The interconnection of physical devices with embedded sensing and communication possibilities, including sensors and actuators, is not new. However, in the Internet of Things, physical endpoints are connected through uniquely identifiable IP addresses; whereby data can be gathered and communicated via embedded electronics and software, additional connectivity technologies and the cloud, networks or IoT platforms.
Pretty much any physical object can be transformed into an IoT device if it can be connected to the internet and controlled that way.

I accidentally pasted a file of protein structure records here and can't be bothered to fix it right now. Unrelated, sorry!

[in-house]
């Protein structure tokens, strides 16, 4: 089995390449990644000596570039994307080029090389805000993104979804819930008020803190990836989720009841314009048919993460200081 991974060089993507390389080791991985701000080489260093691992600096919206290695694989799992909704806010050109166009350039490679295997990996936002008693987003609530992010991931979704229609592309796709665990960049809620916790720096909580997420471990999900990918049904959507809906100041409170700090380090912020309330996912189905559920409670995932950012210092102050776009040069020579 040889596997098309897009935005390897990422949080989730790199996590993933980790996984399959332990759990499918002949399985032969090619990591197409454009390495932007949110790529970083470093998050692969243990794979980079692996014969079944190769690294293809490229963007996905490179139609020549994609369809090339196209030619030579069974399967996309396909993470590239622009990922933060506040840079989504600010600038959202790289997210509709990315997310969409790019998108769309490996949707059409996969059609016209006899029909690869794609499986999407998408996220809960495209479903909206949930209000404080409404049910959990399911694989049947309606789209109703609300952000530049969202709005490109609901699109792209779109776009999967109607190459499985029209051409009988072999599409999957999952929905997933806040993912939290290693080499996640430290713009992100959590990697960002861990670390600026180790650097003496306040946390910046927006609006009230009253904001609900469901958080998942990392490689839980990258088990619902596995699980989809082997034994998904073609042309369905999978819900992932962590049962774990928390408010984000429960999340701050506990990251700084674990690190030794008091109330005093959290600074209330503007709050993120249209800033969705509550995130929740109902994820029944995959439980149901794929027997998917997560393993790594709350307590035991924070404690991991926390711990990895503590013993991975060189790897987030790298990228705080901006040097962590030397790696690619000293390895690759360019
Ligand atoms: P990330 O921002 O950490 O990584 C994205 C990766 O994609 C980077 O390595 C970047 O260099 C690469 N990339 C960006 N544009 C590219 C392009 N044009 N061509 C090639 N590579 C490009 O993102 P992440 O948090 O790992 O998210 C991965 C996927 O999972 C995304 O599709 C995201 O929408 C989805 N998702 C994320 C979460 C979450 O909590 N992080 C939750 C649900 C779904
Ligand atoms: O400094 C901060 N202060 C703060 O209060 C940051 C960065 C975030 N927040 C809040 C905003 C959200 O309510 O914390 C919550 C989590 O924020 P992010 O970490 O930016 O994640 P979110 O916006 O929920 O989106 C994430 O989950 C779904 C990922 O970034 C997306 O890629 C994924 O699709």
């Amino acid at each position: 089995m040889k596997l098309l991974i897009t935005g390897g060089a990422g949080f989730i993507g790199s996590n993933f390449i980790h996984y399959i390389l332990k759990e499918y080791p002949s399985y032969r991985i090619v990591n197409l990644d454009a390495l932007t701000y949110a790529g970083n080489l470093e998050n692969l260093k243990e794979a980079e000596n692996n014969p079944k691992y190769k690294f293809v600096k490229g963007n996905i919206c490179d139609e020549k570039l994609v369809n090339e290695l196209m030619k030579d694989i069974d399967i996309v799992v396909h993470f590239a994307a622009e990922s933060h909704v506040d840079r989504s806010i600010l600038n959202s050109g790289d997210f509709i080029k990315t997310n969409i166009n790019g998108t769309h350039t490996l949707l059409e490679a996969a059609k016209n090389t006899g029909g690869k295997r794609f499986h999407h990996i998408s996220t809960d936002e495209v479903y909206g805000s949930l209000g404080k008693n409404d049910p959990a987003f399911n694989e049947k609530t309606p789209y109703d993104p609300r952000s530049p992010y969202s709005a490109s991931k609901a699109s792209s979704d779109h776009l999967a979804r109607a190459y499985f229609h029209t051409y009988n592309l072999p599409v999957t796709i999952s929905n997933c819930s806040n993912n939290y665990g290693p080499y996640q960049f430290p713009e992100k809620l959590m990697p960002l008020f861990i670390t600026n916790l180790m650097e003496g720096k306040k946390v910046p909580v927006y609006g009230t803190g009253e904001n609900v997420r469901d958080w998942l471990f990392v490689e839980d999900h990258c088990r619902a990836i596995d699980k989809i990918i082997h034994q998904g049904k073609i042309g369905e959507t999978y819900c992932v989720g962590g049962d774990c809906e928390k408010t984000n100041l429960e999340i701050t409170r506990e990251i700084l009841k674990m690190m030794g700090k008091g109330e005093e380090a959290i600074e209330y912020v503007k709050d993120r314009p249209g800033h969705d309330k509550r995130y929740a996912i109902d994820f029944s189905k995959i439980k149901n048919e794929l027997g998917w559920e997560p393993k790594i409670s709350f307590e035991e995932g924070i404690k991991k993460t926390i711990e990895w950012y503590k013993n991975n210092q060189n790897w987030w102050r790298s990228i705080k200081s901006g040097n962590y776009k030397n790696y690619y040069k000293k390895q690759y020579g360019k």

A lightbulb that can be switched on using a smartphone app is an IoT device, as is a motion sensor or a smart thermostat in your office or a connected streetlight. An IoT device could be as fluffy as a child's toy or as serious as a driverless truck, or as complicated as a jet engine that's now filled with thousands of sensors collecting and transmitting data. At an even bigger scale, smart cities projects are filling entire regions with sensors to help us understand and control the environment.